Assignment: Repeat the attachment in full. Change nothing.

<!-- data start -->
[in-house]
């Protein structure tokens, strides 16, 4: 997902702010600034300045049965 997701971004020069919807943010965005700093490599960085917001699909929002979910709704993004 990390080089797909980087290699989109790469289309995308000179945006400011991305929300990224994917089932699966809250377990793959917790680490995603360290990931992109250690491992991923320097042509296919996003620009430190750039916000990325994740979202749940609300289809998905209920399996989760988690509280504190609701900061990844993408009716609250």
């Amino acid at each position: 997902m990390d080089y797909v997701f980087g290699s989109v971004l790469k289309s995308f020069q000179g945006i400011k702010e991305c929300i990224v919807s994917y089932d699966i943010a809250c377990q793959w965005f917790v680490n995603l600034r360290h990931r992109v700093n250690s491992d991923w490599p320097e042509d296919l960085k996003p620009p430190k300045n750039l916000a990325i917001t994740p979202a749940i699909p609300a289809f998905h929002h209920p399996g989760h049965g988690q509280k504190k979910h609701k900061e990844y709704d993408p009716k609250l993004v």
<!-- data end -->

[in-house]
């Protein structure tokens, strides 16, 4: 997902702010600034300045049965 997701971004020069919807943010965005700093490599960085917001699909929002979910709704993004 990390080089797909980087290699989109790469289309995308000179945006400011991305929300990224994917089932699966809250377990793959917790680490995603360290990931992109250690491992991923320097042509296919996003620009430190750039916000990325994740979202749940609300289809998905209920399996989760988690509280504190609701900061990844993408009716609250």
């Amino acid at each position: 997902m990390d080089y797909v997701f980087g290699s989109v971004l790469k289309s995308f020069q000179g945006i400011k702010e991305c929300i990224v919807s994917y089932d699966i943010a809250c377990q793959w965005f917790v680490n995603l600034r360290h990931r992109v700093n250690s491992d991923w490599p320097e042509d296919l960085k996003p620009p430190k300045n750039l916000a990325i917001t994740p979202a749940i699909p609300a289809f998905h929002h209920p399996g989760h049965g988690q509280k504190k979910h609701k900061e990844y709704d993408p009716k609250l993004v």